Taking a waltz down the emergence of the forging of culture and tradition of countless dance styles in human society, it is evident the art form of dance takes its place in society.
Through dance, a society is known, and many become acquainted with the people through it, ultimately making it a culture. Based on antiquity, dance was first traced to a nine thousand-year-old cave painting in India. Perhaps, this expounds the genesis of dance as part of the centrepiece in their film scenes so that it makes an Indian film without dancing scenes appear odd and makes one question its cultural credibility. Again, ritual dances are an essential element in the foundation of human civilization. As with its multiple purposes to man, it was used in the oral performance of ancient cultures as mimes to pass on myths and traditions from one generation to another.
Consequently, there exists a tie between dance and religion that goes way back and still unites in contemporary times. Greek and Romans infused dance to their religion and everyday common life. In Africa, such rhythmic sway of the body aligns with religion as a ritualistic performance that is preserved and fused to life’s activities on varying levels.
Some cultural dances are a theatrical display of colours and flash moves, while others are austere, like the traditional dance of the Geisha in Japan, which is revered as a symbol of femininity and nobility. All of its gentle hand movements reflect the people of Japan, and its aesthetic cultural norms of harmony are rooted in their way of life.
The rhythmic flow of the body can mean many things to different people dictated by the pace of the movement. There are dances of war to pump the ego of the valiant men and places like Kogi had naked women dancing as a tactical approach to subdue their opponent. There are ritualistic structured dances to appease the gods for farmers to have a fruitful season and other types of dance to initiate a process.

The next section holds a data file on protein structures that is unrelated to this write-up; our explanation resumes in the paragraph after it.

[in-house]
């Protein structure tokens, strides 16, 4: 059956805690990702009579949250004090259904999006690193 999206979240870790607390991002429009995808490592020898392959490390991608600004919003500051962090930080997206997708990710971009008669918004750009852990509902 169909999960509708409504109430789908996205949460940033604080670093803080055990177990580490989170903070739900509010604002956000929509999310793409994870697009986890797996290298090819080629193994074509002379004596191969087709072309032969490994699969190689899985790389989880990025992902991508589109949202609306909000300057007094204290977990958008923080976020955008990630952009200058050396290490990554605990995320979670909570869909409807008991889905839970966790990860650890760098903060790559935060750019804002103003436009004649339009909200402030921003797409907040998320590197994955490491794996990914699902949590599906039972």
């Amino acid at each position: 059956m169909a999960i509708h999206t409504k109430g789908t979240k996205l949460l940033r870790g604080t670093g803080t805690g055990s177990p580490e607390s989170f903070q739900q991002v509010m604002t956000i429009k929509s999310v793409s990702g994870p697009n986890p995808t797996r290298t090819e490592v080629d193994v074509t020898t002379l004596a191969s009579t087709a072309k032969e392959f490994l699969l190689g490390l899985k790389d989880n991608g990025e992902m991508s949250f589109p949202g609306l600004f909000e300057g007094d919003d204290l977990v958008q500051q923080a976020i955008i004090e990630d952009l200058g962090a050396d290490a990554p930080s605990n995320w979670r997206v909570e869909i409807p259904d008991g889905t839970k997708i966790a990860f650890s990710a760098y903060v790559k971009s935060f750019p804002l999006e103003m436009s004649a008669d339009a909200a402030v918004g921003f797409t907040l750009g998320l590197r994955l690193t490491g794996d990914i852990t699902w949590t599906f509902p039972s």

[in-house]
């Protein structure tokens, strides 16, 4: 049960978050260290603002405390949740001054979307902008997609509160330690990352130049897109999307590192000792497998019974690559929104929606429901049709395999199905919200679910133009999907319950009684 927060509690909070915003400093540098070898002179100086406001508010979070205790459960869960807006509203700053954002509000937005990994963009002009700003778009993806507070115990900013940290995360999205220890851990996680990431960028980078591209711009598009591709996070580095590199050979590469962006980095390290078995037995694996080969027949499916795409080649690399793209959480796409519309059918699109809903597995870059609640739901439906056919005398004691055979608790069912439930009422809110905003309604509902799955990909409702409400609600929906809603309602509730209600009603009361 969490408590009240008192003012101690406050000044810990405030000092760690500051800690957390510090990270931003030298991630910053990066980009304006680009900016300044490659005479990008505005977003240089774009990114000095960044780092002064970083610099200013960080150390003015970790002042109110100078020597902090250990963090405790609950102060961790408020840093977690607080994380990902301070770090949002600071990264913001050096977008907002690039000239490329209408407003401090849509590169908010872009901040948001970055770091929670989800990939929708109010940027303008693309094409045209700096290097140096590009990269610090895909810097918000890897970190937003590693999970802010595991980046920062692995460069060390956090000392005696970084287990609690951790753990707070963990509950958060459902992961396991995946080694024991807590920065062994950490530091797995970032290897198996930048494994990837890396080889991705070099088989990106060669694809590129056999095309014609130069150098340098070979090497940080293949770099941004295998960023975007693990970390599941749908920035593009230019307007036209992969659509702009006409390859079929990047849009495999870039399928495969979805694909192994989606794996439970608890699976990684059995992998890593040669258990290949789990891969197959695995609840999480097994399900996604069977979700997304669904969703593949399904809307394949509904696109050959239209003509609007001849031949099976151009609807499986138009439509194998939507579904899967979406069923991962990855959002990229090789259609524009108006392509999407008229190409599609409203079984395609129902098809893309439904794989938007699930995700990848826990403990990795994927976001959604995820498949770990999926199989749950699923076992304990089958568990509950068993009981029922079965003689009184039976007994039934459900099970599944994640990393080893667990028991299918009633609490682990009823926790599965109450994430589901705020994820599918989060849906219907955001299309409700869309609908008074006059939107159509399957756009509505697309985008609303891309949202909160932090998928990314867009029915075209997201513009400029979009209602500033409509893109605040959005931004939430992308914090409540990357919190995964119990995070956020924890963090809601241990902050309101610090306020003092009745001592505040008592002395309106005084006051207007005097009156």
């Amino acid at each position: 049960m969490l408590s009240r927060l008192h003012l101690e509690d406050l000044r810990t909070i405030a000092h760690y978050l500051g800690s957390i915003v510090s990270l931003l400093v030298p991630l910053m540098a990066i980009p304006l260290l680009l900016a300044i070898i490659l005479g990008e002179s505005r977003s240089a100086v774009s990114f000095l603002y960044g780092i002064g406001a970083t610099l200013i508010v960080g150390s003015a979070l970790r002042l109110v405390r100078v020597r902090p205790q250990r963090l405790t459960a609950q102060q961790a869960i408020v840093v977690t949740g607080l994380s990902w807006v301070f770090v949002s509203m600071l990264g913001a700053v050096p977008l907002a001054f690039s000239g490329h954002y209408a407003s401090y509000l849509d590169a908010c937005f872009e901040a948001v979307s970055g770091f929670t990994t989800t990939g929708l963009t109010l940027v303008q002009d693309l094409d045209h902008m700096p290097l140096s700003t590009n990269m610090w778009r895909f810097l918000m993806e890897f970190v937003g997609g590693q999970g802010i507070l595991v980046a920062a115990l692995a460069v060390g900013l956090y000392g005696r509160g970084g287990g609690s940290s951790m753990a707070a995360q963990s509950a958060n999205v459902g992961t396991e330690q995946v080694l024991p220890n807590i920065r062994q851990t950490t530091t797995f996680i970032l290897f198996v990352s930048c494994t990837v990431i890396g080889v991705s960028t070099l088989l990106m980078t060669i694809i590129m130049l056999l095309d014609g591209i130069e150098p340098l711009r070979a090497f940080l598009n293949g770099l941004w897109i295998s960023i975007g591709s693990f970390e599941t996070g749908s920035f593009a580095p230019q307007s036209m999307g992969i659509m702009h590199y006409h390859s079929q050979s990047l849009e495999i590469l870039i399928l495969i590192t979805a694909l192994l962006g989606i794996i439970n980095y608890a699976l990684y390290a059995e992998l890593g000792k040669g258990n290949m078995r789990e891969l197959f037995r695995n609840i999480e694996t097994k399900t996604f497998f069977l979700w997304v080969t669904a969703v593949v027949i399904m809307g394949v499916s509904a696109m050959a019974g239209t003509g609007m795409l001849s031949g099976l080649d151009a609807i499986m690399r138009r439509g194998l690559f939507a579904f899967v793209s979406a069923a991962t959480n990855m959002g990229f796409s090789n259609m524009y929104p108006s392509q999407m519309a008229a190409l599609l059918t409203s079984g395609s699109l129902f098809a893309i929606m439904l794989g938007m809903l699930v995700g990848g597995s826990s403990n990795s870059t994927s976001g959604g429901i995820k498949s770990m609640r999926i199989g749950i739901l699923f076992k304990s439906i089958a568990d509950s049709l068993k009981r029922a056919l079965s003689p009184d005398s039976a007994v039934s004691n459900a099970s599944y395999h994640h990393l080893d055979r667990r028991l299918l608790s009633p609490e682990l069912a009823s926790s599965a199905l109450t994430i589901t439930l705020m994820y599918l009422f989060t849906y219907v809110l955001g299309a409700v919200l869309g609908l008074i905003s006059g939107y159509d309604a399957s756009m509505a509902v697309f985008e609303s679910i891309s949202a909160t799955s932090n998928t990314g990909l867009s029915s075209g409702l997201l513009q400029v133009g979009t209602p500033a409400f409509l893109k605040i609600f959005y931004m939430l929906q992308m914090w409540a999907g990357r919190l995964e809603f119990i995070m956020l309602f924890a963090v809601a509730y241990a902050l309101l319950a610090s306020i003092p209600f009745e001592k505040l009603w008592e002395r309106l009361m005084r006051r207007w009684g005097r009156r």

Dance is filled with aesthetic values, making it distinct from one society to another and is shrouded in symbolism that expounds on the cultural heritage of a community accordingly being unique from one society to another. Hence, ritual dances affirm the belief of the system of society. In China, the “lion dance” is one of cultural identity. It also serves as a religious and ceremonial dance that signifies and wields good fortune and scares off evil wandering spirits. Therefore, dance is a tool of cultural expression to convey a lot about society and to the observers. The versatility of dance makes it almost impossible to be pinned down. In its metamorphosed nature that thus acts as a cultural identity, “cha cha” is to Cuba what “atilogu” and “achikolo” are to the people of Enugu State in Nigeria. “Bata” is a cultural heritage of the Yoruba in Nigeria and another graceful dance, “swange,” is for the Tiv people of Benue state in Nigeria. The likes of salsa, tango among others are symbolic cultural dances to different geographical settings.
Though dance is a freeform and might not be a stickler for rules, it still builds on existing traditions before it and constantly transforms into shades of beautiful art form in time and space. For instance, hip-hop dancers, from time to time, appropriate some traditional moves into their dance exhibitions.
On the other hand, health-wise, dance acts as a recreational activity, blowing off steam of mundane activities, enhancing its recreational values. Despite the mainstream nature of dances, not all dances styles follow that pattern, for they bring to bear the cultural sensibilities, religious and belief systems of society.